Tag Archives: richard barnbrook

Karma Police and the fashion failure of fascism

Karma police, arrest this girl, her Hitler hairdo, is making me feel ill
And we have crashed her party
This is what you get, this is what you get
This is what you get, when you mess with us

Radiohead, Karma police

For reasons that may (or may not) become clear, the Daily Mail made me think of these lyrics today. As it has done through the years, thankfully a mite more critically this time, the paper has done a piece on the fascist du jour Richard “Dick” Barnbrook. The main revelation which I did not know was that he is in the final stages of divorcing a woman he met during his “Derek Jarman gay porn” years. Not terribly impressed with his politics, she says:

“In a way, I wanted to join the police to redress the karmic imbalance in the world caused by my husband’s views.”

Barnbrook has also been in the News of the World this week for two-timing his ballerina fiance with a nurse from Finland. I have to admit I am rather disappointed that NotW failed to use the headlines “a kick in the Balkans” or “Finns ain’t what they used to be”.

Possibly the most disappointing thing about the state of British fascism (apart from, of course, the fact that they are racist, violent thugs who are improbably gaining electoral support at the moment), is their sartorial inelegance. Oswald Mosley may have dressed his blackshirts up like Doctor Who villains, but at least they knew what a fucking iron was.

Oswald Mosley and his blackshirts

Richard Barnbrook as Adolf HitlerOne thing you can say about Barnbrook is that with his brown suit and already suggestive fringe, at least he makes it easy for people to caricature him.

Frankly though, I prefer these fellers.

Why has the Police Federation allowed the BNP to co-opt them? (UPDATE)

Hugh Muir reports:

And while we are continuing police inquiries, what do we know following their famous march on London? The event itself was peaceful; the least we could expect, but why was Richard Barnbrook, the BNP mayoral candidate for London and “visionary artist” allowed to take a prominent place at the front? Many forces ban their officers from membership of the BNP, as does the Association of Chief Police Officers. Brian Paddick, the Liberal Democrat candidate and former deputy assistant commissioner at the Met, raised the issue with the organisers, who proceeded – in an orderly fashion – to do nothing. Yesterday BNPtv posted its lengthy footage of Barnbrook interviewing a federation official from Essex police. The disreputable in league with the disgruntled. Hard to know which is worse.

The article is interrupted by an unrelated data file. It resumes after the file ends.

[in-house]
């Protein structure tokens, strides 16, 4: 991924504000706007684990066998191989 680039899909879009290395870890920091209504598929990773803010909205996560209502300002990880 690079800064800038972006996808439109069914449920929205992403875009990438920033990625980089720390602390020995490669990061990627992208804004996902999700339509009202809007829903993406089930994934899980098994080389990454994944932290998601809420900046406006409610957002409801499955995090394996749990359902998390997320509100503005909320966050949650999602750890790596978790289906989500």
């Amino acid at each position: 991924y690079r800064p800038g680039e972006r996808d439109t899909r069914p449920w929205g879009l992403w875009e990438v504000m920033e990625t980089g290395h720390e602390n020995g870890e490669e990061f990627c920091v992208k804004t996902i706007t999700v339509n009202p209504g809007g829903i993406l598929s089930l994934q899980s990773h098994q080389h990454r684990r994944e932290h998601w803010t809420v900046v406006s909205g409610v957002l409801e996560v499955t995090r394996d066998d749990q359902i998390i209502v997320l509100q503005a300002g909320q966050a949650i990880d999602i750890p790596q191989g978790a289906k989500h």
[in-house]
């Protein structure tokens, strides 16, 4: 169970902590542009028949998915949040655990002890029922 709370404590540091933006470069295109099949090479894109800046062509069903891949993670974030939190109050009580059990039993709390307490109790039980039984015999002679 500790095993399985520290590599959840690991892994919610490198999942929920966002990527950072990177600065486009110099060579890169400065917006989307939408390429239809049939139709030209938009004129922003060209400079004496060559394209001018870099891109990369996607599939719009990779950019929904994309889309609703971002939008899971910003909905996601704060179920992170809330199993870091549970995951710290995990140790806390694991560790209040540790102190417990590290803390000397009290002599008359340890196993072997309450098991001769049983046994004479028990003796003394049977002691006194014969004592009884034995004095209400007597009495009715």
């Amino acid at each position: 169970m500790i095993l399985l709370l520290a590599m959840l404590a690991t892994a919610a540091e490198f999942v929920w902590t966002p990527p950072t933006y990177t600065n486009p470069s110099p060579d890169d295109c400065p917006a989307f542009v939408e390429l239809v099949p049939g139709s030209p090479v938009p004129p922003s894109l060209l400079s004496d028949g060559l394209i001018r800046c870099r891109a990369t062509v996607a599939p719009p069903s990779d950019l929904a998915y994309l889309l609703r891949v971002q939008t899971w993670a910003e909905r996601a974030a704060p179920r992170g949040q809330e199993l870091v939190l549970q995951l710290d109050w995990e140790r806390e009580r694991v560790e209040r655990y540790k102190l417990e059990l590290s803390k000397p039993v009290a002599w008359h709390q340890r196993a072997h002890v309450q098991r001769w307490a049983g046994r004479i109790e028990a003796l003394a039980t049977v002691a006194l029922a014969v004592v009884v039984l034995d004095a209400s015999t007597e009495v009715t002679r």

You can watch the film on YouTube. Barnbrook can clearly be seen at the front of the demonstration along with the police’s other high profile supporters (including Susan Kramer, although she seems to have put as much distance between him and her as possible) while the Secretary of the Essex Police Federation Roy Scane (and there is no way a policeman with such a role could possibly not know who Barnbrook is) happily gives Barnbrook an extended interview.

This is of course exactly the kind of tacit approval that the BNP crave. Is the Police Federation nuts?

It’s good to see Brian Paddick’s political radar in full working order however.

UPDATE: The Evening Standard has more on this. How about this for a pathetic/vaguely sinister excuse from the Police Federation:

“Some of my colleagues saw we had the BNP Mayoral candidate with us. The one thing we want to make clear is we didn’t invite him. It wasn’t a closed march. He chose to attend by his own accord which is his right in a democracy. It is disappointing if anyone chose to join the march for their own agenda.

“We didn’t ask him to leave because whether we like it or not we live in a democracy.”

In a democracy you certainly can refuse to allow an individual to lead a public demonstration from the front. You simply ask him to leave. I somehow doubt even the BNP would be uncooperative with a crowd of 22,000 coppers. And you are certainly not required to provide him with a friendly interview with one of your regional officials.

And what’s with this ambivalence about living in a democracy? Are they on a mission to lose public sympathy?